Lucinda Roy, in her poem ‘Points of View’ refers to different points of view of a modernised world and a non modernised world about the same subject of water. These differences are highlighted by using a third person view point of women who travel long distances for water daily and having a contrasting first person point of view of the speaker who attains water with ease not knowing the importance of it. Roy uses the technique of points of view also to show her need to go back to the traditional way of life of the unmodernised world. In this poem the poet also makes an underlying reference to the supression of women. The tone of the poem changes as it flows from stanza to the next. It develops from an air of pity to the tone of a satisfied person.
The first stanza, written in third person describes how women strive to take water home. The poem starts with ‘Even now, women bend to rivers’ (L1, stanza 1) which shows that even in modern days in this non-modernised part of the world women are facing this difficulty. Here there is an underlying reference made to the role of women in society from the younger generation to the elder generation. This also shows that women have to do the hard work even in the present society in the unmodernised part of the world as they seem to be expected to do so. In the first stanza, Roy almost describes them as ‘life givers’ as she mentions ‘they scoop up life and offer it To men or to their children […] blistered cooking pots’ (L 2-4, stanza 1). The poet here has also used water as a metaphor for life which shows key importance of water as a source for life. The word ‘bend’ is repeated twice in the first stanza. ‘women bend to rivers,’ (L1, stanza 1) and ‘women bend to see themselves in rivers’ (L7, stanza 1). This repetition shows that the poet wants to emphasis that women almost worship water by bending down to respect it.
Throughout this poem water is depicted as an almost evil beast. The first indication to this in the first stanza is made when the poet mentions ‘water sucks them in, catchting the wild geometry of the soul’. This shows that in the unmodernised part of the world’s view point, water is an evil creature whilst in the modernised world according to the second stanza this beast is ‘tamed from metal spouts encased’ (L16, stanza 2) and the speaker can ‘compartmentalize the beast in ice’ (L18, stanza 2). It seems that the poet suggests this ‘tamed’ and ‘encased’ beast is weak in the modernised world. The catching of “unsteady faces in buckets” and the ‘fluid faces brimming [from] wells’ (L12, stanza 1) denotes the lack of control the women have over their life. Their role in life sucks them in just as “water sucks them in.” (L9, stanza 1)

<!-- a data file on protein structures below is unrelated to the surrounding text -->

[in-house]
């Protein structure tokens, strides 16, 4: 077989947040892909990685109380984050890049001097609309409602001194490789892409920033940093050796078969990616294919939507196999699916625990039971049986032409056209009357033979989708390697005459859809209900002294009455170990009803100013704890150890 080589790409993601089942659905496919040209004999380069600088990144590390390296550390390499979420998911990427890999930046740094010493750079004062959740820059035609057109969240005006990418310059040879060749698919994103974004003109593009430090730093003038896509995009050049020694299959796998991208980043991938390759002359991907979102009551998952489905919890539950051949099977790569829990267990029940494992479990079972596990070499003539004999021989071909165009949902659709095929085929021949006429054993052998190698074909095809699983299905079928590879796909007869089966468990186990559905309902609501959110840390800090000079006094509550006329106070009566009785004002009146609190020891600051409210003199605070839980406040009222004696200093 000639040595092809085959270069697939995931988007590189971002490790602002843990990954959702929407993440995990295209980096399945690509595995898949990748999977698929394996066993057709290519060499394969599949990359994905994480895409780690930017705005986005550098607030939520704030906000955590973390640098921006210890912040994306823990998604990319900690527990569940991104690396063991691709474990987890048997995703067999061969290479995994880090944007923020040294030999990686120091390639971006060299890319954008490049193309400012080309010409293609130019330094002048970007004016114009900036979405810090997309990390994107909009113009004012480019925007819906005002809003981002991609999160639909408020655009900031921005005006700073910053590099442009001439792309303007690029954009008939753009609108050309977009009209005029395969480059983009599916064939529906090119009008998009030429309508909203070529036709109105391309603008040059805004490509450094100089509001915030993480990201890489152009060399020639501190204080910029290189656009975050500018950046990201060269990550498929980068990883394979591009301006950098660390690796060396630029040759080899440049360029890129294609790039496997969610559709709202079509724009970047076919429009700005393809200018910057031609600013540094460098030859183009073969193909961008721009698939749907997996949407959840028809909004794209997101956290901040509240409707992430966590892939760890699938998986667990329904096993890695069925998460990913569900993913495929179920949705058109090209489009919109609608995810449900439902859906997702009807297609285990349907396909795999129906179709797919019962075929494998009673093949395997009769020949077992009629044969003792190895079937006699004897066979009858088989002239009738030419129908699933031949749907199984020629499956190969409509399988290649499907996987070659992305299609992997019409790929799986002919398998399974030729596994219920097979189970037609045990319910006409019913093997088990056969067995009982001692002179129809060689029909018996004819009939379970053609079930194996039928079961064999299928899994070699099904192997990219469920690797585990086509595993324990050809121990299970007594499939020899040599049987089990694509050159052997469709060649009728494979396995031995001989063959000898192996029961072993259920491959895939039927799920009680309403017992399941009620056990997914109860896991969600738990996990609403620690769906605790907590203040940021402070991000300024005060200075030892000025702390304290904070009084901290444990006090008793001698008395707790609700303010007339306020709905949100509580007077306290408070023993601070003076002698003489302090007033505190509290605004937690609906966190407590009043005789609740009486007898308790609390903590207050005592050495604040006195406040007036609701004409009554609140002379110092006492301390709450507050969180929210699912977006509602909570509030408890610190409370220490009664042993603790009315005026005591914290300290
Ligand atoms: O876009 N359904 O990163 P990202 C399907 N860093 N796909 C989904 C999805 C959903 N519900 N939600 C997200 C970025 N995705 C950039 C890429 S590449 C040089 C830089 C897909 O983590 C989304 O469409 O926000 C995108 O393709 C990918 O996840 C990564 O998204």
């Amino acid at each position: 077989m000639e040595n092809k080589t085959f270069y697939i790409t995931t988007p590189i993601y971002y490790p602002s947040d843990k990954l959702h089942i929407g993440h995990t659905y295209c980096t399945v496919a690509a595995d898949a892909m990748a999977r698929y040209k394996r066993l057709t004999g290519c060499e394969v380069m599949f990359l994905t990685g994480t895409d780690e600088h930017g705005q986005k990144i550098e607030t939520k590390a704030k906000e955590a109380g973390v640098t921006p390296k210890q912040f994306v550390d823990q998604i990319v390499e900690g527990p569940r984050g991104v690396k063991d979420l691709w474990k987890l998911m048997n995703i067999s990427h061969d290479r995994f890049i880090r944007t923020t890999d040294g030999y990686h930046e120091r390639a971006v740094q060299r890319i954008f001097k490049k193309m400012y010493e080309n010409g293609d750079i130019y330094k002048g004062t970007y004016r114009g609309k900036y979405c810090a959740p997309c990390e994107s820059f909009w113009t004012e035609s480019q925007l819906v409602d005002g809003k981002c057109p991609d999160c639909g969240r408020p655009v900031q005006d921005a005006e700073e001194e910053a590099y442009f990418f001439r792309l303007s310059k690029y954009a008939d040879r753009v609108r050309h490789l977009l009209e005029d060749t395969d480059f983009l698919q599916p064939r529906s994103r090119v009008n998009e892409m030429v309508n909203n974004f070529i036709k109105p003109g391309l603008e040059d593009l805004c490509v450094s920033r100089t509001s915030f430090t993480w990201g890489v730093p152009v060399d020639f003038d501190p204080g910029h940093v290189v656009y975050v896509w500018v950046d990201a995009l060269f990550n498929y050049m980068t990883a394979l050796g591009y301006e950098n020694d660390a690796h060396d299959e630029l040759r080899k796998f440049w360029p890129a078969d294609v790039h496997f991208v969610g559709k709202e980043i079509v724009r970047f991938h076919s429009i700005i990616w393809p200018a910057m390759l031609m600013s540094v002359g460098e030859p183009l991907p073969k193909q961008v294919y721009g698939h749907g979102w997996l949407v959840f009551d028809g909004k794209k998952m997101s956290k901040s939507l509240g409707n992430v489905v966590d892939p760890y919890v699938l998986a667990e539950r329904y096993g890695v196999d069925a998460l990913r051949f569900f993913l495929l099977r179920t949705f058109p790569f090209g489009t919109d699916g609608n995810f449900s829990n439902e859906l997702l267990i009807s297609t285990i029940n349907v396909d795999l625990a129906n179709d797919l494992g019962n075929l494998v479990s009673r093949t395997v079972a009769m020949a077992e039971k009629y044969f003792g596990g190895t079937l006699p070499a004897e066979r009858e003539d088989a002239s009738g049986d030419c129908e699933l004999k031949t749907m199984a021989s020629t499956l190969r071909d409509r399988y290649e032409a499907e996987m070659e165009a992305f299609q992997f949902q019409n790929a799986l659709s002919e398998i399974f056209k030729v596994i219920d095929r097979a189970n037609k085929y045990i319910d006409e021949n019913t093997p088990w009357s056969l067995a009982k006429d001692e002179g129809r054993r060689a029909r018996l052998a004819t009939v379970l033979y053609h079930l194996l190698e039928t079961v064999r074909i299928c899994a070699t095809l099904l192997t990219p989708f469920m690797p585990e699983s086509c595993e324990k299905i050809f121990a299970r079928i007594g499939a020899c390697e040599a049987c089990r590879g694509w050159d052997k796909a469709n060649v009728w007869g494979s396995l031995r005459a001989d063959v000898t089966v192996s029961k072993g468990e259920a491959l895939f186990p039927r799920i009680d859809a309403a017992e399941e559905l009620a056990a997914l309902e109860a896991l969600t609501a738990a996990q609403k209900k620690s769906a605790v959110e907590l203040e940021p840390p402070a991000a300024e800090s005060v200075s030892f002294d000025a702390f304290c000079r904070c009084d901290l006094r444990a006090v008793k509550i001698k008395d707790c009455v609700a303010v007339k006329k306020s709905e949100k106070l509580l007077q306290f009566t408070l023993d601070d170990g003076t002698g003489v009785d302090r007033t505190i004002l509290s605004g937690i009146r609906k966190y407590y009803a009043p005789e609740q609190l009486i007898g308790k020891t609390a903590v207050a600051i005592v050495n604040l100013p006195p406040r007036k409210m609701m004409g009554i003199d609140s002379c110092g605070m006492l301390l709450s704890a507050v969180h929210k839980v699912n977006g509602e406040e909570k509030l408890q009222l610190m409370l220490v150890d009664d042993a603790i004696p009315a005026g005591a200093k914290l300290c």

Yet even though the speaker can attain water with ease in the modernised world, the poet seems to imply that she needs to revert back to the point of view of the women in the unmodernised part of the world as she states ‘Tomorrow I must go again to find it’ (L20-21, stanza 2) and ‘In slow genuflections ease water into round bowls’ (L24, stanza 2) This shows that the poet appreciates the traditional way of life of the women described in the first stanza.
Also the poets choice of words, also insinuate as though she is looking for something found in her past or her culture. Further evidence to this idea is given as she mentions that ‘I will swim in rivers thick with time’ (L21-22, stanza 2) The poet writes these lines in future tense which shows that she would wish to move back in time to rediscover her roots. The poet describes this journey that she wishes to take to her past as an ‘intense immersion. A new baptism free of metaphor’ (L31-32, stanza 2). This shows that reverting to her traditional life where she has to go and find water to be an ‘intense immersion’. By using the word ‘baptism’, Roy suggests that it would be a new beginning for her.
By using a combination of these techniques, the poet manages to give a message to the reader that is not to take everything for granted. Through this poem Roy also portrays the role of women in the society that she wants to take part of.